Parking in the Big “Blue Space”

Handicap parking spots exist by law to be used by disabled persons. Sometimes it is a matter of convenience so those with difficulty walking have less far to walk. Other times, it is a necessity because people cannot walk. Typically the extra wide spaces are needed for vans but not always. Occasionally a car door must be opened the full width and a wheel chair moved in from a wider angle than is possible without damaging the vehicle in the adjoining spot. Note, because you, your relative, or a friend once legitimately needed a handicap hang tag but the medical condition has improved or no longer exists, the placard may no longer be used to snag convenient spots. It is not legal; it is not right.

I am well aware that appearances can be deceptive. I had a friend and colleague who had a brain tumor. Thankfully, the surgery was successful. She could walk and appeared able bodied, however, walking more than a short distance was dangerous and not possible. She didn’t appear to need the handicap spot but she actually did for a period of time. I observed something recently that I cannot for the life of me figure out was a legitimate use of a handicap placard and spot.

We attended a lecture at a facility we enjoy. As we’ve learned to do, we arrived early to get a handicap spot that would accommodate my needs. Upon arrival, I noticed a woman was already in the most prime spot, hung a tag on the rearview mirror, popped out of the car, and walked in what I can only describe as a perky walk into the facility. This place has a delightful hors d’oeuvre setup when members arrive. When we went into the auditorium to find a seat, this woman was already seated along the center aisle toward the front. During the time prior to the lecture, she popped up no less than four times to move to the back and refill her plate or glass or dispose of her things. Each of these times, she proceeded in her perky manner. Immediately after the Q/A session ended, she jumped up and quickly maneuvered through others down the aisle and out the building. By time we got to our car, she was leaving the parking lot. Now, perhaps, she had a legitimate need for that spot set aside near the entrance and wide enough for handicap access to the vehicle. I certainly saw no sign of it. If she once had a legitimate medical need, I’m so happy she appears to have improved to this point.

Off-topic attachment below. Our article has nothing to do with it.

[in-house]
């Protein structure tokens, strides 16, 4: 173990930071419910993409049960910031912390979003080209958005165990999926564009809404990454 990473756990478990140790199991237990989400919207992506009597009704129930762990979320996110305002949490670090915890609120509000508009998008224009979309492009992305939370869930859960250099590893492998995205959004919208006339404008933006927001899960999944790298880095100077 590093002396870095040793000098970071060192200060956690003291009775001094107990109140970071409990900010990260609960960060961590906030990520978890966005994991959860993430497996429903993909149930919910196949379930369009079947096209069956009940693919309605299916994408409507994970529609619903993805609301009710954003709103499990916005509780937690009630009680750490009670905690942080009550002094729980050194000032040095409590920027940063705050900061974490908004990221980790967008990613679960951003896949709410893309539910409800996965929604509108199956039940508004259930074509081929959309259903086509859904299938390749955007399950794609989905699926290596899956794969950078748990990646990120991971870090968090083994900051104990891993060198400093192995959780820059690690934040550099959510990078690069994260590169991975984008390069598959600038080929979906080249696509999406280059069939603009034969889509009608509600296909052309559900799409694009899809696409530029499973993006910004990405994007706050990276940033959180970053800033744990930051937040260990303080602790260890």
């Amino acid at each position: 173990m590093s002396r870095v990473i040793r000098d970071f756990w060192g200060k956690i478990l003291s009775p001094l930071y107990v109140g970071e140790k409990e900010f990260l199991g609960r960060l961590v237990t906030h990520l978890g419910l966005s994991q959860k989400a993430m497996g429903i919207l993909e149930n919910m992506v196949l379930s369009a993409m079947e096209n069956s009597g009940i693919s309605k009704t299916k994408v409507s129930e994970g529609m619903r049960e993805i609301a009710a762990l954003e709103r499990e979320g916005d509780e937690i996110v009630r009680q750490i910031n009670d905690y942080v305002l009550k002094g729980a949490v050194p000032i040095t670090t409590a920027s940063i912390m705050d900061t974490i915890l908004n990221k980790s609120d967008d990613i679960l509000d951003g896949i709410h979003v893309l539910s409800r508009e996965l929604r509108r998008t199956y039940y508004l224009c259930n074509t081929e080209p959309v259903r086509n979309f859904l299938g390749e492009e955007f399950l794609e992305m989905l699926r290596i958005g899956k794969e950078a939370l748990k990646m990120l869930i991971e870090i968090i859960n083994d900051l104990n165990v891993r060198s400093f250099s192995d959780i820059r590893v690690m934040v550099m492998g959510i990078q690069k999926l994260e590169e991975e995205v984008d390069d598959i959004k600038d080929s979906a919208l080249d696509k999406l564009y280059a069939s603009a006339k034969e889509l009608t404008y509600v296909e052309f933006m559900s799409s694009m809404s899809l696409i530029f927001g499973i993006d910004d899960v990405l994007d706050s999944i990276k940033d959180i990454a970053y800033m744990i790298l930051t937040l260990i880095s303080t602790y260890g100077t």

It is wise to know the rules for the blue spaces:

If you have a disability parking placard or license plate:

  • You must either be the driver or a passenger of the vehicle to park in a disability parking “blue space.”
  • Don’t park on the blue striped lines needed by vans with wheelchair lifts or ramps.
  • Disability parking anywhere in the U.S. is available to you.
  • Hang the placard from the rearview mirror. (Remove when driving.)
  • NOTE: Vehicles with a disabled veteran plate need to use a disability-parking placard or obtain a red handicap sticker for their disabled veteran license plate to park in a “blue space.”

It is against the law to:

  • Loan your disability placard to another person.
  • Knowingly use a disability placard that has been canceled or replaced.
  • Use a disability placard or plate when the disability no longer exists.
  • Use the disability placard or license plate of a deceased family member.